Another thing that is very fashionable (for a long time now) is the use of statistics and “confirmation bias” . We think that statistics contain an absolute truth and we embrace them to make a path that, at the very least, “uncertain” “safe.” Let’s see examples: “Those who die from alcoholic cirrhosis are true heroes . ” What do you think of this statement? An atrocity? Wait, I confirm it. According to a government study that I have found out there , “1 in every 10,000 citizens dies from this cause .
Let's look at another example
“9 out of every 10 Cuesquiños on the street are ignored.” For a long time, since cities existed, walking down the street and “throwing a cusquiño was a very risky act.” Most likely, someone would hear you and you would be embarrassed. City streets were too busy to trust that by looking this way and that, you could “drop it” and it would go category email list unnoticed. TRUE? Of course, statistics say that it is very likely that someone will hear you so, as an absolute truth, no one would ever throw a question in the street.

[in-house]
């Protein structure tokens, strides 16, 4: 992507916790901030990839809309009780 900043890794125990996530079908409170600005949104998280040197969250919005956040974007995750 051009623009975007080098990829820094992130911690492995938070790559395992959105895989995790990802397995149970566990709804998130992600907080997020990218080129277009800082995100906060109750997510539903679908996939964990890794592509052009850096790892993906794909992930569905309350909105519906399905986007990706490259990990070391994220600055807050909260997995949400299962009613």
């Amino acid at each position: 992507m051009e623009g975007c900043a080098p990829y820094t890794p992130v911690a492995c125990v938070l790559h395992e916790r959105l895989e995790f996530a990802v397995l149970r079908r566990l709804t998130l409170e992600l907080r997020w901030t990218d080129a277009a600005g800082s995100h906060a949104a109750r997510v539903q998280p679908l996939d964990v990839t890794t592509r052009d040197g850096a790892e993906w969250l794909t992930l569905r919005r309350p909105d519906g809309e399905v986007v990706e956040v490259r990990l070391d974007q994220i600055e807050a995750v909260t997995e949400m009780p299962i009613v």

But then someone arrives
Arrives (no, it’s not me, it’s my cousin) and realizes that now most people are on their cell phones, absorbed in their things, there is too much noise in the city and Canada Email Lead we are too used to it. so that no one wonders there. And then he decides to try: hey, cusquiño. Ain’s that good. Did you know? 9 out of 10 no one hears them. The one that remains is embarrassing, yes. But you understand that [piopialo]statistics narrate the past but do not predict the future[/piopialo].